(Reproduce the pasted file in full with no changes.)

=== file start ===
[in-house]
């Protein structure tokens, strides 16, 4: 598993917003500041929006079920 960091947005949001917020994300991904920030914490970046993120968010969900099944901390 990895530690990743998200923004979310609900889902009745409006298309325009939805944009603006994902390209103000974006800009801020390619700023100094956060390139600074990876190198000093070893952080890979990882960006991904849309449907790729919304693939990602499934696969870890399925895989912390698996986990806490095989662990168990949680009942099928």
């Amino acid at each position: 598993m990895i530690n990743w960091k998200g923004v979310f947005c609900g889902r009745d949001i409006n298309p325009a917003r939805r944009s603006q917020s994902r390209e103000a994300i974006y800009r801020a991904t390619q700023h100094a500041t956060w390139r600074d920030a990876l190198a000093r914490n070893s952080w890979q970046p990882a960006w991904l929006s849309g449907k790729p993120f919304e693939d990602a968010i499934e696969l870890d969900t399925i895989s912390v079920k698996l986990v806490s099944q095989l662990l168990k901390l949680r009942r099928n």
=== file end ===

[in-house]
């Protein structure tokens, strides 16, 4: 598993917003500041929006079920 960091947005949001917020994300991904920030914490970046993120968010969900099944901390 990895530690990743998200923004979310609900889902009745409006298309325009939805944009603006994902390209103000974006800009801020390619700023100094956060390139600074990876190198000093070893952080890979990882960006991904849309449907790729919304693939990602499934696969870890399925895989912390698996986990806490095989662990168990949680009942099928």
């Amino acid at each position: 598993m990895i530690n990743w960091k998200g923004v979310f947005c609900g889902r009745d949001i409006n298309p325009a917003r939805r944009s603006q917020s994902r390209e103000a994300i974006y800009r801020a991904t390619q700023h100094a500041t956060w390139r600074d920030a990876l190198a000093r914490n070893s952080w890979q970046p990882a960006w991904l929006s849309g449907k790729p993120f919304e693939d990602a968010i499934e696969l870890d969900t399925i895989s912390v079920k698996l986990v806490s099944q095989l662990l168990k901390l949680r009942r099928n």